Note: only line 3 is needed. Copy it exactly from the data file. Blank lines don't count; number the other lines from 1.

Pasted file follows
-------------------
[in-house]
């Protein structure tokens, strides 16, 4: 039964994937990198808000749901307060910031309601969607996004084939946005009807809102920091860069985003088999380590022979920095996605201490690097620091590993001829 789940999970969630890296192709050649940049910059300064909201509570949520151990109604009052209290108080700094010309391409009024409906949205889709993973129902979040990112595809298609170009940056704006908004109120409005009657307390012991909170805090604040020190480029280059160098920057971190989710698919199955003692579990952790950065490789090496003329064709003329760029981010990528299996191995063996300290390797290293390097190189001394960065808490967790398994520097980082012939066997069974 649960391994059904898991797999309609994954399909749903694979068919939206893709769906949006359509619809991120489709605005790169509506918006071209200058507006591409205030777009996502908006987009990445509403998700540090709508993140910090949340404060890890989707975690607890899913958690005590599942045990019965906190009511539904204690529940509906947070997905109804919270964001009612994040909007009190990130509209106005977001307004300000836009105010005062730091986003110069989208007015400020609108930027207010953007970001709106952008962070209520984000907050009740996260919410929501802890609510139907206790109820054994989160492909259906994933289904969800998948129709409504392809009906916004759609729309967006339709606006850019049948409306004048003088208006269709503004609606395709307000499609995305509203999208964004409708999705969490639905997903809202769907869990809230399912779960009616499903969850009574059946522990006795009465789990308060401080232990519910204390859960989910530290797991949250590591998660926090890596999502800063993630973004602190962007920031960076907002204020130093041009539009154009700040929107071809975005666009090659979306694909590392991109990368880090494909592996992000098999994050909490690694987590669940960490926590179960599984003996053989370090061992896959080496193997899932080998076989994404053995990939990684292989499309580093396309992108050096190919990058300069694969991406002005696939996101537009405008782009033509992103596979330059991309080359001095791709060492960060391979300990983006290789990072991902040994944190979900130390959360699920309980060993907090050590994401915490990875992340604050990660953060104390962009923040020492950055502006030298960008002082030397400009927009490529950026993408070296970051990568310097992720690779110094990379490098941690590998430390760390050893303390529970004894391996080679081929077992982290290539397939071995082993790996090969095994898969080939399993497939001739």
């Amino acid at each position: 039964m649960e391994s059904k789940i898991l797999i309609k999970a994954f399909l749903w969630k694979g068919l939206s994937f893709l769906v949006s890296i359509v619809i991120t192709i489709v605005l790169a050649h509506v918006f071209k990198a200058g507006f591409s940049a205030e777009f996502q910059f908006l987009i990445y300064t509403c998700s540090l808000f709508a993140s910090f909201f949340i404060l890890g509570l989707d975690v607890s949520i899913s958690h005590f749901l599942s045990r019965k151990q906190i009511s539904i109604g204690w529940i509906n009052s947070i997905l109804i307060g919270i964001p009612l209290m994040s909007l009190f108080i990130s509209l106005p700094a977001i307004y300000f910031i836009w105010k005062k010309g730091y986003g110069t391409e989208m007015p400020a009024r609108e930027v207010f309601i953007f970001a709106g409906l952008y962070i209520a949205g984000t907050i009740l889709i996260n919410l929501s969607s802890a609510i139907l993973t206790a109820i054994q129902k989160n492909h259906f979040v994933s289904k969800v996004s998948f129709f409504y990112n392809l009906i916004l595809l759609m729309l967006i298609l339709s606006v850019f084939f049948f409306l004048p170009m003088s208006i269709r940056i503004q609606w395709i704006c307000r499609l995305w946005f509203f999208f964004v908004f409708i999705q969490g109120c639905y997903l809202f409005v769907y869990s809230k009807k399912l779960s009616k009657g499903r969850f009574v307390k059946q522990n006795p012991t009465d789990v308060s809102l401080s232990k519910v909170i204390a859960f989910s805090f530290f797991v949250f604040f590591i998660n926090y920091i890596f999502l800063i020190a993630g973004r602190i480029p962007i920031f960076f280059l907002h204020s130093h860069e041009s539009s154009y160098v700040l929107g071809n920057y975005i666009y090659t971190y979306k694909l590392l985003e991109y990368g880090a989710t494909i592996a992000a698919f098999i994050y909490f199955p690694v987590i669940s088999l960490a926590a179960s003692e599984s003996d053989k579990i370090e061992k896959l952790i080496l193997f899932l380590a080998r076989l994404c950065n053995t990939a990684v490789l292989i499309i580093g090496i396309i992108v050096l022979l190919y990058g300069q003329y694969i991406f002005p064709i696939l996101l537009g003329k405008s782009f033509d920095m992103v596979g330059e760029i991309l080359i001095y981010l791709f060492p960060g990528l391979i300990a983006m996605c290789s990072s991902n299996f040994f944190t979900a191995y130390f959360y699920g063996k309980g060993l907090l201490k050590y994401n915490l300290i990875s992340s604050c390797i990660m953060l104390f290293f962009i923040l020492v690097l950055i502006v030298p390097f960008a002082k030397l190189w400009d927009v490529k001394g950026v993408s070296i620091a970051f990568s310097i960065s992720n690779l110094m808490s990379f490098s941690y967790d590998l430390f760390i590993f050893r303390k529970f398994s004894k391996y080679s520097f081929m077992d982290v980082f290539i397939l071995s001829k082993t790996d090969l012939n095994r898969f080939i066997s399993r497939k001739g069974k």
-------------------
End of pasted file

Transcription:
């Amino acid at each position: 039964m649960e391994s059904k789940i898991l797999i309609k999970a994954f399909l749903w969630k694979g068919l939206s994937f893709l769906v949006s890296i359509v619809i991120t192709i489709v605005l790169a050649h509506v918006f071209k990198a200058g507006f591409s940049a205030e777009f996502q910059f908006l987009i990445y300064t509403c998700s540090l808000f709508a993140s910090f909201f949340i404060l890890g509570l989707d975690v607890s949520i899913s958690h005590f749901l599942s045990r019965k151990q906190i009511s539904i109604g204690w529940i509906n009052s947070i997905l109804i307060g919270i964001p009612l209290m994040s909007l009190f108080i990130s509209l106005p700094a977001i307004y300000f910031i836009w105010k005062k010309g730091y986003g110069t391409e989208m007015p400020a009024r609108e930027v207010f309601i953007f970001a709106g409906l952008y962070i209520a949205g984000t907050i009740l889709i996260n919410l929501s969607s802890a609510i139907l993973t206790a109820i054994q129902k989160n492909h259906f979040v994933s289904k969800v996004s998948f129709f409504y990112n392809l009906i916004l595809l759609m729309l967006i298609l339709s606006v850019f084939f049948f409306l004048p170009m003088s208006i269709r940056i503004q609606w395709i704006c307000r499609l995305w946005f509203f999208f964004v908004f409708i999705q969490g109120c639905y997903l809202f409005v769907y869990s809230k009807k399912l779960s009616k009657g499903r969850f009574v307390k059946q522990n006795p012991t009465d789990v308060s809102l401080s232990k519910v909170i204390a859960f989910s805090f530290f797991v949250f604040f590591i998660n926090y920091i890596f999502l800063i020190a993630g973004r602190i480029p962007i920031f960076f280059l907002h204020s130093h860069e041009s539009s154009y160098v700040l929107g071809n920057y975005i666009y090659t971190y979306k694909l590392l985003e991109y990368g880090a989710t494909i592996a992000a698919f098999i994050y909490f199955p690694v987590i669940s088999l960490a926590a179960s003692e599984s003996d053989k579990i370090e061992k896959l952790i080496l193997f899932l380590a080998r076989l994404c950065n053995t990939a990684v490789l292989i499309i580093g090496i396309i992108v050096l022979l190919y990058g300069q003329y694969i991406f002005p064709i696939l996101l537009g003329k405008s782009f033509d920095m992103v596979g330059e760029i991309l080359i001095y981010l791709f060492p960060g990528l391979i300990a983006m996605c290789s990072s991902n299996f040994f944190t979900a191995y130390f959360y699920g063996k309980g060993l907090l201490k050590y994401n915490l300290i990875s992340s604050c390797i990660m953060l104390f290293f962009i923040l020492v690097l950055i502006v030298p390097f960008a002082k030397l190189w400009d927009v490529k001394g950026v993408s070296i620091a970051f990568s310097i960065s992720n690779l110094m808490s990379f490098s941690y967790d590998l430390f760390i590993f050893r303390k529970f398994s004894k391996y080679s520097f081929m077992d982290v980082f290539i397939l071995s001829k082993t790996d090969l012939n095994r898969f080939i066997s399993r497939k001739g069974k």